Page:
praying-child-1668636_1920I never believed I was an individual, possibly because I was born a twin and my life of giving and sharing life’s necessities began unconsciously. As a twin, a part of all my existence was shared. I shared time getting a turn at the bottle, space in one crib, room to grow in one bed, and so much more. I did not know any different, although I lost some of which I know I wanted and needed, it just was what is was, I was a part of a whole. But my part, my me, never felt fit in. It was a world of pretend.

I never pretended to care. I loved helping people, animals, and teachers, anyone who needed something. It brought me joy, peace and just felt comfortable. Somewhere along the time, I learned that people liked a child that was there at just the right moment to assist them. So I was there. I learned that an act of kindness was followed by a wink of acknowledgement. I was kind. I learned that I could give, as long as a give needed. So I gave endlessly. I learned that when the giver, stops giving, the world stops acknowledging, appreciating, knowing or caring. I was too young to learn that receiving, can be expected and giving cannot be from the heart. I pretended, and gave because I just didn’t know any different.

I should have cared that I only had a generic Barbie, or some great original, more than slightly used Playschool toys. I should have spent time playing nurse instead of being nurse. I should have cared less, but I didn’t because I cared. I cared about being loved and love came from giving, caring, selfless acts. So I learned. I learned to give to receive and I learned that one is not in the same. The receive was possible even with a constant unrelenting give.

Caring about myself never brought any acknowledgment only distain. Caring for myself, was expected to be confessed, caring for myself, was just not something, to be done except for the sinner. So I surrendered to the give, to be loved or to be loved not. There was a chance to feel love, so I gave on.

I knew I was called to serve at a young age. I was terrified that I was being called to become a nun. I always felt close to Jesus, but didn’t want to be his “wife” and I always feared My Father and the Holy Ghost. My Catholic education instilled the ever present, unfortunate possibility of judgment then punishment. Sister Geraldine, my absolute favorite teacher, would tell her 1st graders that Jesus knew us, loved us unconditionally and I felt it to be true.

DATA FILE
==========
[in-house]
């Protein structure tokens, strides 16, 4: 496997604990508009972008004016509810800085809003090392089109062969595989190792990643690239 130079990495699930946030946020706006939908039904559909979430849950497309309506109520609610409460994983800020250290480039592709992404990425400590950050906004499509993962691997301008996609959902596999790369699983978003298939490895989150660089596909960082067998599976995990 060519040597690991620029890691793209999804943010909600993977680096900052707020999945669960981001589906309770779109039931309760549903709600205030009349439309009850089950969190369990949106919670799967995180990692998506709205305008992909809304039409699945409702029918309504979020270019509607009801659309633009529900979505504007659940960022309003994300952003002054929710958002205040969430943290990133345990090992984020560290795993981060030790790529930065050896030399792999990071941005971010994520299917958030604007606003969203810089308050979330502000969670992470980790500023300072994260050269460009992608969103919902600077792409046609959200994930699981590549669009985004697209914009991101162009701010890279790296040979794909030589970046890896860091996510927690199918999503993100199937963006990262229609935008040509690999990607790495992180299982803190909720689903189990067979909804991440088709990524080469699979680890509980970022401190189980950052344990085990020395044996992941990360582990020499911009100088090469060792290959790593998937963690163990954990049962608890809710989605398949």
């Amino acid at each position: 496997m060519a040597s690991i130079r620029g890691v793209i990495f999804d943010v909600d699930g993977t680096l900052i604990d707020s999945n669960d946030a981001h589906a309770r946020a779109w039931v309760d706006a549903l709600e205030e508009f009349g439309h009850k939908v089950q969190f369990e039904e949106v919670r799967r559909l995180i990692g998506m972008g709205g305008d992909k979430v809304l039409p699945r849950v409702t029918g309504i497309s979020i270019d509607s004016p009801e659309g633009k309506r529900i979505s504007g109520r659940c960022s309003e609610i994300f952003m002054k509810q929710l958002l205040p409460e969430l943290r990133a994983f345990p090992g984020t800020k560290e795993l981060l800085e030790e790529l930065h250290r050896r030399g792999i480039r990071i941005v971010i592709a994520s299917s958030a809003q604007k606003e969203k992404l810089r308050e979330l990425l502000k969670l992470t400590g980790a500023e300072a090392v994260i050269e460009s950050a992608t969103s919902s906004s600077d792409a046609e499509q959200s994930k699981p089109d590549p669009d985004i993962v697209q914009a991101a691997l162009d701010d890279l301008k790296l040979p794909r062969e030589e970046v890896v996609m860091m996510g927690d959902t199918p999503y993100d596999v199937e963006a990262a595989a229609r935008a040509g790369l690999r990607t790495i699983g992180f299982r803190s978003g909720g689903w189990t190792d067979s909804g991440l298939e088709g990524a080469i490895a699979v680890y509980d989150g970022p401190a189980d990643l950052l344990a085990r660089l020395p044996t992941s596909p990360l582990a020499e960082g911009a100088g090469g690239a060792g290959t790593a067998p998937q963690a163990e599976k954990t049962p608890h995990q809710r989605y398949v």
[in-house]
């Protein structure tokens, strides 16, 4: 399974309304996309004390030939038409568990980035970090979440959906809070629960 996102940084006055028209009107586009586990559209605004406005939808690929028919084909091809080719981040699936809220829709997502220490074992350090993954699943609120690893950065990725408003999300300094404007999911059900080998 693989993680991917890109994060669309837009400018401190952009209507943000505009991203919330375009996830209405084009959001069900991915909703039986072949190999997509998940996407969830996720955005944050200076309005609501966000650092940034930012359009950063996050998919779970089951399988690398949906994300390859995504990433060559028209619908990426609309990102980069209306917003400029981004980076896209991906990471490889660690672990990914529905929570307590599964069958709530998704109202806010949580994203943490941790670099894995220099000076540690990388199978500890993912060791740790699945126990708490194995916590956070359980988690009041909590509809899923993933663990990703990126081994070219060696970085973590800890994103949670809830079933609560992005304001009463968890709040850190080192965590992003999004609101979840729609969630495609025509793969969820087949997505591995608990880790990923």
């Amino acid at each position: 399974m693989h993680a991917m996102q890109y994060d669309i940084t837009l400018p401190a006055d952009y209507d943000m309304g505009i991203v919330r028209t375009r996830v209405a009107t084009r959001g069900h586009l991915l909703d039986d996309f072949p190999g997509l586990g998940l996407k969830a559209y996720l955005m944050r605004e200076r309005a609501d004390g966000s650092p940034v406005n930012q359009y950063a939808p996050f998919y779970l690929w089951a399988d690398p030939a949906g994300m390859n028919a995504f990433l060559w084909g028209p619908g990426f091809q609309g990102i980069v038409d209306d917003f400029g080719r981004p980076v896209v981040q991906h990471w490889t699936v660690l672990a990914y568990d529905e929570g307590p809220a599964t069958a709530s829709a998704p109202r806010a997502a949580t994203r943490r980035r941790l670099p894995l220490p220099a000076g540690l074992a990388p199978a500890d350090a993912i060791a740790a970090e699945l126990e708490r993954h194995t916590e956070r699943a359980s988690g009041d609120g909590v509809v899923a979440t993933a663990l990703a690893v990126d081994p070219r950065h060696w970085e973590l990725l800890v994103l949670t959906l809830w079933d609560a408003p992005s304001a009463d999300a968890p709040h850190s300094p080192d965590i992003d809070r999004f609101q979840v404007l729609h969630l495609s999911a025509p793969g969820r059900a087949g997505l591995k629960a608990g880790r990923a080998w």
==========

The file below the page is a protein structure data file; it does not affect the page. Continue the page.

I always heard His loving voice.. It was His voice that told me He loved me. His voice said you matter. It was His voice that said, “I care about you” just as much as the person you are caring for. I will forever remember His acknowledgement of me. I will never forget the first time I felt true gratitude.

I was educated in Catholic Schools. This I will always believe to be a blessing and a gift. At times it was filled with contradiction. I was to be meek, humble and selfless, so I was told. I could never tell them that Jesus told me different when He said, “my burden would not be light, but I would be loved, I would be held and I would be cared for, regardless of what I did or not. I was forgiven, before I sinned, because I was loved. ”

What was hard as a young person was knowing I was different. I was closer to Him than the rest. We had quiet, deep conversations. When I knew things, I struggled with believing my thoughts and believing a human could not possibly have any connection to the Divine. I silently treasured what no one else knew. I never shared that we were forgiven. I never shared that I new that hell was life on earth. I never told anyone that I was connected to people who no longer walked earth and that the angels were by best invisible friends. I never told the nuns, my parents or the priests that I did not need to “learn” about Him because I already knew Him.

My knowledge came with self-judgment, and at times I ignored what I knew and heard. I acted as if a sinner needing repentance. I fixed my buckle shoes, combed my short locks, walked with hands folded, sang intently during mass, and was everything that I was told to be, good. And still at 7, 8, 9, 10 years old, I acted as a sinner and confessed, to all types of menial sins. I confess now, to lying in confession. I was so afraid, uncertain and confused, I admit I confessed possible sins, not sure if they even occurred, but just to be safe and save my soul and feel love-able, I confessed.

I confess now, I can’t remember my last confession, to someone other than the Divine. And I must confess, that I give only from the heart, that I am worthy of care, concern, compassion and love. Because I confess to knowing, that I am you. And I care.